Gunnison Bluffs Roundtable Committee forms to create more trails in Grand Junction |

Gunnison Bluffs Roundtable Committee forms to create more trails in Grand Junction

Brittany Markert
The Old Spanish Trail, or Gunnison Bluff trails, near Whitewater and Orchard Mesa, is the next location for a large trail project. Local organizations like the Grand Valley Trails Alliance, Colorado Plateau Mountain Bike Trail Assocation and Great Old Broads are getting involved. The Gunnison Bluffs Roundtable Committee is currently seeking funding for the project in order to build new trails, preserve the history of the land, and place interpretive signs along the trails.
Elisa Jones |


Pre-planning has begun to create a blue print for new trails at Old Spanish Trails, or what is now being called Gunnison Bluffs trail. Currently there are around 20 miles of single and double track available.

The southern trailhead, or Whitewater Trailhead, is easy to find. To get to the Whitewater Trailhead, take the Fifth Street bridge out of Grand Junction for about six miles until you reach the turn for Mesa County Landfill at 31 Road. Turn right and follow the road for about two miles until you reach the trailhead on the right hand side.

More information on the trails can be found at or

The Gunnison Bluffs trails, or also known as Old Spanish Trail, is Grand Junction’s next large trail project. Many locals are coming together to create a financial plan and form a “blue print” of dozens of new trails in the under-developed area.

Hikers, mountain-bikers and horseback riders already enjoy the area already for its secluded feel.

“This will be a multi-year process to build the whole thing,” said Elisa Jones, a member of Grand Valley Trails Alliance and spearhead for the project. “It will be a collaborative effort between many groups like Colorado Plateau Mountain Trail Association, Great Old Broads and Grand Valley Trails Alliance.”

Mesa County had an original master plan set in 1995 to build trails, create designated trailheads, close the land to public motorized vehicles and place interpretive materials along the trails. After no movement since then, the Gunnison Bluffs Roundtable Committee dug up the plans again; then they visited Mesa County’s Board of County Commissioners with the intention to fund the project.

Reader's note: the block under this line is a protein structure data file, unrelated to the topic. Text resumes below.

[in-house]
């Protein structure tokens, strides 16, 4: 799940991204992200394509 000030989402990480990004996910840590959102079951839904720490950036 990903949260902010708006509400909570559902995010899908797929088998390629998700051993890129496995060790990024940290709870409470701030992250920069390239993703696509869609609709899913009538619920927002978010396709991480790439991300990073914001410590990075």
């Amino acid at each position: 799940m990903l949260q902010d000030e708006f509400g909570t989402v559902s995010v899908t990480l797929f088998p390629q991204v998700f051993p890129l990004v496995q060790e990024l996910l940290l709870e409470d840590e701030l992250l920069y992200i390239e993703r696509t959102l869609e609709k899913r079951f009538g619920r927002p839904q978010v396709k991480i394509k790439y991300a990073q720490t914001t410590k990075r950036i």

The committee hopes to use that plan, which calls for around 3,000 acres, to create beginner and intermediate trails for hikers, horseback riders and mountain-bikers.

“It’s a blank canvas where we can paint anything we want really,” Jones said. “We hope to have an education destination for kids, as well, to come and learn about the land.”

Current funding needed is around $200,000, which includes money for environmental-impact studies, creating interpretive signs, and trail work. There are also many invasive plant species in the area, which will be removed by local organizations and replaced with native plants.

“A lot of the work will come from volunteers,” Jones explained. “The main goal is to have the community develop the area. It will also increase the quality of life for the Orchard Mesa area with the added recreation available.”

According to Jones, the nine-acre lot at the Orchard Mesa trailhead may also transform into a bike park. Trails may connect to the Riverfront Trail as well, which leads to the Lunch Loop Trail system.

“The idea is to keep the trails secluded,” said Kris Cox, president of COPMOBA. “The folks in Whitewater and Orchard Mesa shouldn’t worry about added traffic.”

He added that the planning committee will be reaching out to surrounding private land owners to hear their input about the proposed trails.

Cox anticipates trail work to begin in 2016.


The total land area between Orchard Mesa area and Coffman Road, near the Mesa County Landfill, totals around 20 miles of single and double track trail. Most of the terrain is old jeep and wagon trails, which ventures up and down large hills, with little to no technical obstacles.

One section of trail is part of the Old Spanish Trail, which is seven miles long, and was originally used in the 1820s as a commercial merchant route from Santa Fe to Los Angeles. The second trail in Grand Junction was considered the Northern Branch, which ventures from Santa Fe, N.M., through the Grand Sand Dunes National Park and continues west through Saguache, Colo., and ends in Green River, Utah.

Parts of land are now owned by Mesa County, National Park Service and private residents.

The trails are currently open to mountain bikers, horseback riders and hikers.

If you are interested in being involved in the planning process or financially contributing to the effort, contact Elisa Jones at

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